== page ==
The decorations and other vestiges of the Christmas season are boxed up and stored away. Next comes perhaps my favorite month of the year – January. I can cease being a slave to the demanding December “to do” lists. The pace slows and order is restored to my life.
As February and Lent approach, I often am led to turn my focus to the Deuteronomy 30:15-20 admonition to “choose life.” The Lenten holy season always seems the right time to think about the priorities of my life. This year on February 12 I read the Deuteronomy scriptures and happened to follow that reading with one from the front page of the Wall Street Journal. I was drawn to an article about Kayla Jean Mueller, who had been held by the Islamic State for 18 months and, sadly, had been confirmed dead Tuesday, Feb. 10.
To quote the article, “Ms. Mueller, who was 26 years old, traveled to the Turkey-Syria border region in December, 2012, to work with aid organizations . . . . . . to help refugees displaced by the Syrian civil war. She was kidnapped in Aleppo in August 2013.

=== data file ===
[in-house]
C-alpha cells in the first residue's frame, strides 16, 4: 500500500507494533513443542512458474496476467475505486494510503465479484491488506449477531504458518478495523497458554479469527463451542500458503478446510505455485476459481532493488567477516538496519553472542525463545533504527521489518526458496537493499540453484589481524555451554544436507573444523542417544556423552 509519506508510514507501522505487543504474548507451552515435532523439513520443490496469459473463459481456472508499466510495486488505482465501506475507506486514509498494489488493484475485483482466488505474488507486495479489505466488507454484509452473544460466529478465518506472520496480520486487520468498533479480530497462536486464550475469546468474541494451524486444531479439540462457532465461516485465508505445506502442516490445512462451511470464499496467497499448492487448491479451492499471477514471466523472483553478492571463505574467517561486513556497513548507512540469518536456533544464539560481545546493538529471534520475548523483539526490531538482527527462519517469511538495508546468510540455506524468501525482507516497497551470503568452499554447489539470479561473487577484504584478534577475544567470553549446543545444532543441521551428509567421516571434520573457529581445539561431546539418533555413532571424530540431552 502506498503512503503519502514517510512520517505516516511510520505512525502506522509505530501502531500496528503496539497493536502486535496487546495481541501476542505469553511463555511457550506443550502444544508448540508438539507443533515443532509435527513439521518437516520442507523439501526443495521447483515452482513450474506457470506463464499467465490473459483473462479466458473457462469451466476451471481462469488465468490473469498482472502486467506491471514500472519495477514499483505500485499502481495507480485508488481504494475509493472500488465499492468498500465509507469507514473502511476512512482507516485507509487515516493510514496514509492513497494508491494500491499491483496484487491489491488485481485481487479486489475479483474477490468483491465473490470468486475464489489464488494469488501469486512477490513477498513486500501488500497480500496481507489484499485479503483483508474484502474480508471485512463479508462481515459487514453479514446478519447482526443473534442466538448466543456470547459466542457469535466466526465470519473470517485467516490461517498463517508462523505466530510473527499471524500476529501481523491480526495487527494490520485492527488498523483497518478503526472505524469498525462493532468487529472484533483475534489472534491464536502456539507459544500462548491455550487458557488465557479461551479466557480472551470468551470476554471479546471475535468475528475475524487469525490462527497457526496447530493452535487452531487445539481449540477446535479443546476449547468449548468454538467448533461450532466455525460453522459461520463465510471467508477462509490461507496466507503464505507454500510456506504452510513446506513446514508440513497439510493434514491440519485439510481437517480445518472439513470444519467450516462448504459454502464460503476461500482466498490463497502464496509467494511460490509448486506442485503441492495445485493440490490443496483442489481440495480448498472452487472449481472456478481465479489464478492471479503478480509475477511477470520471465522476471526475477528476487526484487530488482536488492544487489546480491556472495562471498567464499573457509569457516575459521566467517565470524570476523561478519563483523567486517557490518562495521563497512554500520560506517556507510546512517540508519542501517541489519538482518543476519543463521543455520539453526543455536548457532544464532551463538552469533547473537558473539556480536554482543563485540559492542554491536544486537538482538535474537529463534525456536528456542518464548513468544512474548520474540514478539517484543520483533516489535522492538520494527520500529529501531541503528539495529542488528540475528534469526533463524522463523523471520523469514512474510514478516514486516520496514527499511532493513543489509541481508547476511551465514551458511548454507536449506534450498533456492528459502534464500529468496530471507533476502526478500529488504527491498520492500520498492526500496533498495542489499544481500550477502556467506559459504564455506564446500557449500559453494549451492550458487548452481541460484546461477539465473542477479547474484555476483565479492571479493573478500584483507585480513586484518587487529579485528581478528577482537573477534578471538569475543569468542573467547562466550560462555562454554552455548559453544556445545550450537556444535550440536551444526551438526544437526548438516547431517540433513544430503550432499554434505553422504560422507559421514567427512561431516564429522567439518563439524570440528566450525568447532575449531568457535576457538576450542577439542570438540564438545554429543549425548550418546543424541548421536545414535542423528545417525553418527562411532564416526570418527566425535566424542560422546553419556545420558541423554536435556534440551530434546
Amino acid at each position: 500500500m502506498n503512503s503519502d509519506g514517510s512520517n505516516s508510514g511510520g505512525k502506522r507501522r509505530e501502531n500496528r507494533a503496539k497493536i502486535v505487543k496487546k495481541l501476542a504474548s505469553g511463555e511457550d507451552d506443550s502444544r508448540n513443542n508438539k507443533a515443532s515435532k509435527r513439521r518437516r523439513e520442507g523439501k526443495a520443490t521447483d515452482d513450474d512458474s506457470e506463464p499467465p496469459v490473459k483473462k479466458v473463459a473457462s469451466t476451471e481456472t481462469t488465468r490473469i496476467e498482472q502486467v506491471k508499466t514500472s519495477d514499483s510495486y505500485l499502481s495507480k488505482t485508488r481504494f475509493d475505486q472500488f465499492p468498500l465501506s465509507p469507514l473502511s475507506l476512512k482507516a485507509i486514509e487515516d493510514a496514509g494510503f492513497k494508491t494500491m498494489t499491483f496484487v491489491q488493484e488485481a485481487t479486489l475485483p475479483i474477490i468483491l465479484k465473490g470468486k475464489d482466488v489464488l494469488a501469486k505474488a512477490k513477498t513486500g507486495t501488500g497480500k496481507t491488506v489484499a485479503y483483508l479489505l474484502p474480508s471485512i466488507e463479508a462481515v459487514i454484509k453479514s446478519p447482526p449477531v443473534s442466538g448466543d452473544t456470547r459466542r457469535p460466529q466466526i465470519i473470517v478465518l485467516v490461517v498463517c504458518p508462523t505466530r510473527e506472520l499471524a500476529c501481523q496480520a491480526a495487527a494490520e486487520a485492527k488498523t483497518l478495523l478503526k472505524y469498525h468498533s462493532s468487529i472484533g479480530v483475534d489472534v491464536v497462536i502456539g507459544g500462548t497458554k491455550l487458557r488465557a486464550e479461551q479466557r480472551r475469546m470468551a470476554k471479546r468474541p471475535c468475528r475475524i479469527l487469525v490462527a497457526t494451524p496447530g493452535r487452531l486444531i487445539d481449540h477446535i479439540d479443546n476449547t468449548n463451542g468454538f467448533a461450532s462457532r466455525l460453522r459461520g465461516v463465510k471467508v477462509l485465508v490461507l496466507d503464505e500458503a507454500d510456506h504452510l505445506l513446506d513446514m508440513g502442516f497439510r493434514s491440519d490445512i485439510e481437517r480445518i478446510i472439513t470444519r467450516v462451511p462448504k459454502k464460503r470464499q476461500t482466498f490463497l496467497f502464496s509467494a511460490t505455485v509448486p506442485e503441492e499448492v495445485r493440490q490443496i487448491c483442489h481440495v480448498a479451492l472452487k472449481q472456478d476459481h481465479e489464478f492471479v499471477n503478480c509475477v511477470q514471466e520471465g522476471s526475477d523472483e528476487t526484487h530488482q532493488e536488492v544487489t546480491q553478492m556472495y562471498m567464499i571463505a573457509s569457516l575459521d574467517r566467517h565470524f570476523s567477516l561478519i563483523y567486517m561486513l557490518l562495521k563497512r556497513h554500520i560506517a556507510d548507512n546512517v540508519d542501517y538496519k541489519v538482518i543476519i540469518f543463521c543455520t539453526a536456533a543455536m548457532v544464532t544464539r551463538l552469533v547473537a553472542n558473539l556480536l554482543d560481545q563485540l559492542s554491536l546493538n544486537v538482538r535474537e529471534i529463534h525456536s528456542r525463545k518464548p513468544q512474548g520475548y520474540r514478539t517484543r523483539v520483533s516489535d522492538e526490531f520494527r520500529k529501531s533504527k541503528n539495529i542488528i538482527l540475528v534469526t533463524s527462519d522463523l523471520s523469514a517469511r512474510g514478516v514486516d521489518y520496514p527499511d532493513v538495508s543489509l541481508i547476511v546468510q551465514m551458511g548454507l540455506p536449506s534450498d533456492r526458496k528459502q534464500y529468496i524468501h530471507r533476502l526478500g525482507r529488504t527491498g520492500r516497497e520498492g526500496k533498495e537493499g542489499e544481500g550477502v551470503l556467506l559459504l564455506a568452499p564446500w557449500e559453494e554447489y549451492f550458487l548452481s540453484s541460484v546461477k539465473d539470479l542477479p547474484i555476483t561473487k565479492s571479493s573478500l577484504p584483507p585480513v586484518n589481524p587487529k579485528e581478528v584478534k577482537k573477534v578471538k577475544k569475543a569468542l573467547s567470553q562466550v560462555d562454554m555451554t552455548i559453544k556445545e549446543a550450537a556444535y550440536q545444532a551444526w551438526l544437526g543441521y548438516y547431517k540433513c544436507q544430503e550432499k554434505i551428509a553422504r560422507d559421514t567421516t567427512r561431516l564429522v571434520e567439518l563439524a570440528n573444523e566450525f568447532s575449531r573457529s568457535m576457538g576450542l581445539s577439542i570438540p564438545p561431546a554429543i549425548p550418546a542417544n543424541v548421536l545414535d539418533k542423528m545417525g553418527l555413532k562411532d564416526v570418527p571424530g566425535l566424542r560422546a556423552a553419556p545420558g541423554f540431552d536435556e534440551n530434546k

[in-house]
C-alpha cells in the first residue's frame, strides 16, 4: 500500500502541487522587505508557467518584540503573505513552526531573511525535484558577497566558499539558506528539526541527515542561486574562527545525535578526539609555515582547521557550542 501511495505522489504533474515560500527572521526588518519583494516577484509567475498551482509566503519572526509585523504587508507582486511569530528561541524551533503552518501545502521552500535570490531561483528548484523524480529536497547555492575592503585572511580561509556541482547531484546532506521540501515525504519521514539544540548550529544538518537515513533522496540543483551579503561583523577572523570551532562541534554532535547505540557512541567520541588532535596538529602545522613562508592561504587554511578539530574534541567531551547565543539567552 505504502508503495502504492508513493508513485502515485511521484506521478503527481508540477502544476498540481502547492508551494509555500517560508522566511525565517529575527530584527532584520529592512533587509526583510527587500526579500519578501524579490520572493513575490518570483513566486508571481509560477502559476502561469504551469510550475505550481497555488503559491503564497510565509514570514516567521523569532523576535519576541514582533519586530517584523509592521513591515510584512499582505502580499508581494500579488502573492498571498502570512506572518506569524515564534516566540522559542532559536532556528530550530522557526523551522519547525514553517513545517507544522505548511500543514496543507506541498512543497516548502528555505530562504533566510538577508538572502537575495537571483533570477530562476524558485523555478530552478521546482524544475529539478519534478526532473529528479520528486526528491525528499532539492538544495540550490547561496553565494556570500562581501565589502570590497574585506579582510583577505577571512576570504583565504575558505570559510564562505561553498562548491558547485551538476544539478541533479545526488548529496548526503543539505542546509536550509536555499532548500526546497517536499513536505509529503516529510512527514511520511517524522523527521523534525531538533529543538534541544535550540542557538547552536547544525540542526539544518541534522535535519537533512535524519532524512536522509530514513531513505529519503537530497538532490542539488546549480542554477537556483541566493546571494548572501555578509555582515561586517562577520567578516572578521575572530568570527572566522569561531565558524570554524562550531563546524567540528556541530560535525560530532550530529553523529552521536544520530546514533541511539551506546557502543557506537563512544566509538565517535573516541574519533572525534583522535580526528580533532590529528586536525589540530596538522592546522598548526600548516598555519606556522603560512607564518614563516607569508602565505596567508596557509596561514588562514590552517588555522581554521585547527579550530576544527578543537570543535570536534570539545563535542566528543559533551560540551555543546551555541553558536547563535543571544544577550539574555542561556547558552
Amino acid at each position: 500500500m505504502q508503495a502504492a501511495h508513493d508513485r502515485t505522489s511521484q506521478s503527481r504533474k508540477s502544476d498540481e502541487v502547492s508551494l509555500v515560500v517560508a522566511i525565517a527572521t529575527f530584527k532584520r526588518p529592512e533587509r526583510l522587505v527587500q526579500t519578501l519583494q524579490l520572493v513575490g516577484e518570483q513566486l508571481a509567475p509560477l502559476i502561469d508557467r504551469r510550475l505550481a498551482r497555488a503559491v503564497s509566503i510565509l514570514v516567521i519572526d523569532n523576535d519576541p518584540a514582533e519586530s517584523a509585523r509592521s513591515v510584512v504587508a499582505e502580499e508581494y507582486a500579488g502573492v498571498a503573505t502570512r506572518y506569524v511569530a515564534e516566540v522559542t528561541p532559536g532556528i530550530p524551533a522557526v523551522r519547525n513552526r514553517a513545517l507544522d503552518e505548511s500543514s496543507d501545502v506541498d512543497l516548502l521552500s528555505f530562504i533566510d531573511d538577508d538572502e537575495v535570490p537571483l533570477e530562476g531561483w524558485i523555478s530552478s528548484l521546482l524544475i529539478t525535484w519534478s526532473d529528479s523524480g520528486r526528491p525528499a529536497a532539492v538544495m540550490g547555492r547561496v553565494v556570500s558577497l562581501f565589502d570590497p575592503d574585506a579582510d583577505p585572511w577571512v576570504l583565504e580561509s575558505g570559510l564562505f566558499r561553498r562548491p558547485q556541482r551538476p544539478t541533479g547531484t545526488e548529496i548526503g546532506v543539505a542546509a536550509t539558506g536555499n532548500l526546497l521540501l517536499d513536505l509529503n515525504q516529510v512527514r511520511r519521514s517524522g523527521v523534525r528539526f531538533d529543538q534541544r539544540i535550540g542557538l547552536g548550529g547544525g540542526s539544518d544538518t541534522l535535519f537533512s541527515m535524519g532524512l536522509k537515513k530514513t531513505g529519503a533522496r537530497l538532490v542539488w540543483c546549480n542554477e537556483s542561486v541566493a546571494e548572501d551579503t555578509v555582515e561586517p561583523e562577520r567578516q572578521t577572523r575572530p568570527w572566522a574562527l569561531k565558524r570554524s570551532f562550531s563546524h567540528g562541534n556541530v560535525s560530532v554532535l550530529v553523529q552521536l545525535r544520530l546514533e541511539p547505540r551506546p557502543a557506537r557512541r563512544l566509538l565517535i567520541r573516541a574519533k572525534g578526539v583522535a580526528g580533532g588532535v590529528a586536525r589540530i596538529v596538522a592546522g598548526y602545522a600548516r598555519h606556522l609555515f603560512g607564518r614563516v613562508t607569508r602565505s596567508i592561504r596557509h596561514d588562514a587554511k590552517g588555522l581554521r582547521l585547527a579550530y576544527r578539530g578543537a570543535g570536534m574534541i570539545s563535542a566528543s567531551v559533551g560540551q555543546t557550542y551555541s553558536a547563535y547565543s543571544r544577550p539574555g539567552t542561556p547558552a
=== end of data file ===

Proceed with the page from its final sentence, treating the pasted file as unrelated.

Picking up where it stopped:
“Dedicated to service work, she previously spent time volunteering in India, Israel and the Palestinian territories before traveling to the border region.”
During Kayla’s imprisonment she tried to teach the guards crafts. Kayla and the other captives told each other stories and taught each other songs. President Obama, offering condolences to the Mueller family, said, “Kayla represents what is best about America.”
Also during her captivity, Kayla wrote a letter to her family, squeezing on to a single page of paper dozens of lines of script. She relied on other captives to deliver the letter to her family when they were freed. This excerpt drew my attention because it exemplifies our Deuteronomy instruction to “choose life.” As I read her words, I thought it could have been an epistle written by St. Paul.
“The thought of your pain is the source of my own, simultaneously the hope for our reunion is the source of my strength. Please be patient, give your pain to God. I know you would want me to remain strong. That is exactly what I am doing. Do not fear for me, continue to pray as will I that by God’s will we will be together soon.
All my everything,
Kayla’s words are profoundly moving. Though most of what I know about her I learned in that short news article, her life seems to model St. Paul’s letter to the Philippines 2:14-15 “ . . . . . . work out your salvation . . . . so that you may become blameless and pure, ‘children of God without fault in a warped and crooked generation.’ Then you will shine among them like stars in the sky.”
I plan to spend some time during this Lenten season looking at the stars and reflecting on the noble choices of this courageous young woman